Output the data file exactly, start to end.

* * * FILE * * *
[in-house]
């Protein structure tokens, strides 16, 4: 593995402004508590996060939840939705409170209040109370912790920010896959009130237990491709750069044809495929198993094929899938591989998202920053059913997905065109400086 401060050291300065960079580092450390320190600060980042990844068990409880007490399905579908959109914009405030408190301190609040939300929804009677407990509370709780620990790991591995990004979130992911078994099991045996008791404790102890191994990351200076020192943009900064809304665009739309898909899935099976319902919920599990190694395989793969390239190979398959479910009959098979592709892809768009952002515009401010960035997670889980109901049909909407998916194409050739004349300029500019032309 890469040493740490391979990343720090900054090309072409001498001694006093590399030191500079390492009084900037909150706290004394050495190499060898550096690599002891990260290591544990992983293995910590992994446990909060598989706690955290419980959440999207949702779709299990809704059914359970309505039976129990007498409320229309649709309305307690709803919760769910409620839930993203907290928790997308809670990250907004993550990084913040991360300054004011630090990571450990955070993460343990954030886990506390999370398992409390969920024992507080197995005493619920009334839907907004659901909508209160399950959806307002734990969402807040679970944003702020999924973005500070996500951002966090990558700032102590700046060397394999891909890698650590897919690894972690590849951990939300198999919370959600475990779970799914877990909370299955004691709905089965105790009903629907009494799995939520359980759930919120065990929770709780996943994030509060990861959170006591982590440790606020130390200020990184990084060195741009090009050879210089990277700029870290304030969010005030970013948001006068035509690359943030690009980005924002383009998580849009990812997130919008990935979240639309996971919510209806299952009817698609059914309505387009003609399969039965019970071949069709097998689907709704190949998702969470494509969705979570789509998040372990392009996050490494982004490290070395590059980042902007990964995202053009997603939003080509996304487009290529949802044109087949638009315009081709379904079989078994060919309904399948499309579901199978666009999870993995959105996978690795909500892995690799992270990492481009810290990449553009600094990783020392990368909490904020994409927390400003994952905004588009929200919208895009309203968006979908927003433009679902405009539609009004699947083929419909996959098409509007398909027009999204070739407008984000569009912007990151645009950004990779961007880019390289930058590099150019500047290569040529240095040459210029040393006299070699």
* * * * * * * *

[in-house]
């Protein structure tokens, strides 16, 4: 593995402004508590996060939840939705409170209040109370912790920010896959009130237990491709750069044809495929198993094929899938591989998202920053059913997905065109400086 401060050291300065960079580092450390320190600060980042990844068990409880007490399905579908959109914009405030408190301190609040939300929804009677407990509370709780620990790991591995990004979130992911078994099991045996008791404790102890191994990351200076020192943009900064809304665009739309898909899935099976319902919920599990190694395989793969390239190979398959479910009959098979592709892809768009952002515009401010960035997670889980109901049909909407998916194409050739004349300029500019032309 890469040493740490391979990343720090900054090309072409001498001694006093590399030191500079390492009084900037909150706290004394050495190499060898550096690599002891990260290591544990992983293995910590992994446990909060598989706690955290419980959440999207949702779709299990809704059914359970309505039976129990007498409320229309649709309305307690709803919760769910409620839930993203907290928790997308809670990250907004993550990084913040991360300054004011630090990571450990955070993460343990954030886990506390999370398992409390969920024992507080197995005493619920009334839907907004659901909508209160399950959806307002734990969402807040679970944003702020999924973005500070996500951002966090990558700032102590700046060397394999891909890698650590897919690894972690590849951990939300198999919370959600475990779970799914877990909370299955004691709905089965105790009903629907009494799995939520359980759930919120065990929770709780996943994030509060990861959170006591982590440790606020130390200020990184990084060195741009090009050879210089990277700029870290304030969010005030970013948001006068035509690359943030690009980005924002383009998580849009990812997130919008990935979240639309996971919510209806299952009817698609059914309505387009003609399969039965019970071949069709097998689907709704190949998702969470494509969705979570789509998040372990392009996050490494982004490290070395590059980042902007990964995202053009997603939003080509996304487009290529949802044109087949638009315009081709379904079989078994060919309904399948499309579901199978666009999870993995959105996978690795909500892995690799992270990492481009810290990449553009600094990783020392990368909490904020994409927390400003994952905004588009929200919208895009309203968006979908927003433009679902405009539609009004699947083929419909996959098409509007398909027009999204070739407008984000569009912007990151645009950004990779961007880019390289930058590099150019500047290569040529240095040459210029040393006299070699």